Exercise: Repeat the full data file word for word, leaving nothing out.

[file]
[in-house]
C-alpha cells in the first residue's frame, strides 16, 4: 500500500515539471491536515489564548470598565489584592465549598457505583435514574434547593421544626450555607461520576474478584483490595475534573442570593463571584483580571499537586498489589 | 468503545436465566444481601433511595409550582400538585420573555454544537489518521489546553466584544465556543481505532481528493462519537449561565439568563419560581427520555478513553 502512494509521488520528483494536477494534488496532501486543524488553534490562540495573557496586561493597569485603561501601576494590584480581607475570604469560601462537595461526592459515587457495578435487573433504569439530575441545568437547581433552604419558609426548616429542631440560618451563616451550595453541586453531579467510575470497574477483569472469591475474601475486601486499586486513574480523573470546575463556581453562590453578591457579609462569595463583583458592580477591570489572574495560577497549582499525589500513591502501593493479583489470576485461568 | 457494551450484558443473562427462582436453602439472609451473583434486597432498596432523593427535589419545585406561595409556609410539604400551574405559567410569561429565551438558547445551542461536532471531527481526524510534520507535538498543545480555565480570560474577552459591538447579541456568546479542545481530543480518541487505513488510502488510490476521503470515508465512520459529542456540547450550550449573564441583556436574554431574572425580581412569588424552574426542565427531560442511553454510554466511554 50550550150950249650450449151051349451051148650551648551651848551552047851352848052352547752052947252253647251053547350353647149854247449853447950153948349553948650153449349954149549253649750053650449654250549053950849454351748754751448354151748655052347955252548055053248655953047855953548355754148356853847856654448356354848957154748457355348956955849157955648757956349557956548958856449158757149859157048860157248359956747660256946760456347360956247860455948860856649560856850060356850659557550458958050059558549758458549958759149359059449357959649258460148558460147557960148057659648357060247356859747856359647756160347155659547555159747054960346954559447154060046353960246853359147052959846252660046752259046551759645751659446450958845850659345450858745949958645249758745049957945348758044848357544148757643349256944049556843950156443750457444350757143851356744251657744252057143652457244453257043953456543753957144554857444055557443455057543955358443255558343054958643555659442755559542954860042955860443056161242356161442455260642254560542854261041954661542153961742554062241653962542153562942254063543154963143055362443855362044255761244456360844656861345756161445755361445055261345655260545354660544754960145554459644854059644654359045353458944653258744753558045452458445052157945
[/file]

[in-house]
C-alpha cells in the first residue's frame, strides 16, 4: 500500500515539471491536515489564548470598565489584592465549598457505583435514574434547593421544626450555607461520576474478584483490595475534573442570593463571584483580571499537586498489589 | 468503545436465566444481601433511595409550582400538585420573555454544537489518521489546553466584544465556543481505532481528493462519537449561565439568563419560581427520555478513553 502512494509521488520528483494536477494534488496532501486543524488553534490562540495573557496586561493597569485603561501601576494590584480581607475570604469560601462537595461526592459515587457495578435487573433504569439530575441545568437547581433552604419558609426548616429542631440560618451563616451550595453541586453531579467510575470497574477483569472469591475474601475486601486499586486513574480523573470546575463556581453562590453578591457579609462569595463583583458592580477591570489572574495560577497549582499525589500513591502501593493479583489470576485461568 | 457494551450484558443473562427462582436453602439472609451473583434486597432498596432523593427535589419545585406561595409556609410539604400551574405559567410569561429565551438558547445551542461536532471531527481526524510534520507535538498543545480555565480570560474577552459591538447579541456568546479542545481530543480518541487505513488510502488510490476521503470515508465512520459529542456540547450550550449573564441583556436574554431574572425580581412569588424552574426542565427531560442511553454510554466511554 50550550150950249650450449151051349451051148650551648551651848551552047851352848052352547752052947252253647251053547350353647149854247449853447950153948349553948650153449349954149549253649750053650449654250549053950849454351748754751448354151748655052347955252548055053248655953047855953548355754148356853847856654448356354848957154748457355348956955849157955648757956349557956548958856449158757149859157048860157248359956747660256946760456347360956247860455948860856649560856850060356850659557550458958050059558549758458549958759149359059449357959649258460148558460147557960148057659648357060247356859747856359647756160347155659547555159747054960346954559447154060046353960246853359147052959846252660046752259046551759645751659446450958845850659345450858745949958645249758745049957945348758044848357544148757643349256944049556843950156443750457444350757143851356744251657744252057143652457244453257043953456543753957144554857444055557443455057543955358443255558343054958643555659442755559542954860042955860443056161242356161442455260642254560542854261041954661542153961742554062241653962542153562942254063543154963143055362443855362044255761244456360844656861345756161445755361445055261345655260545354660544754960145554459644854059644654359045353458944653258744753558045452458445052157945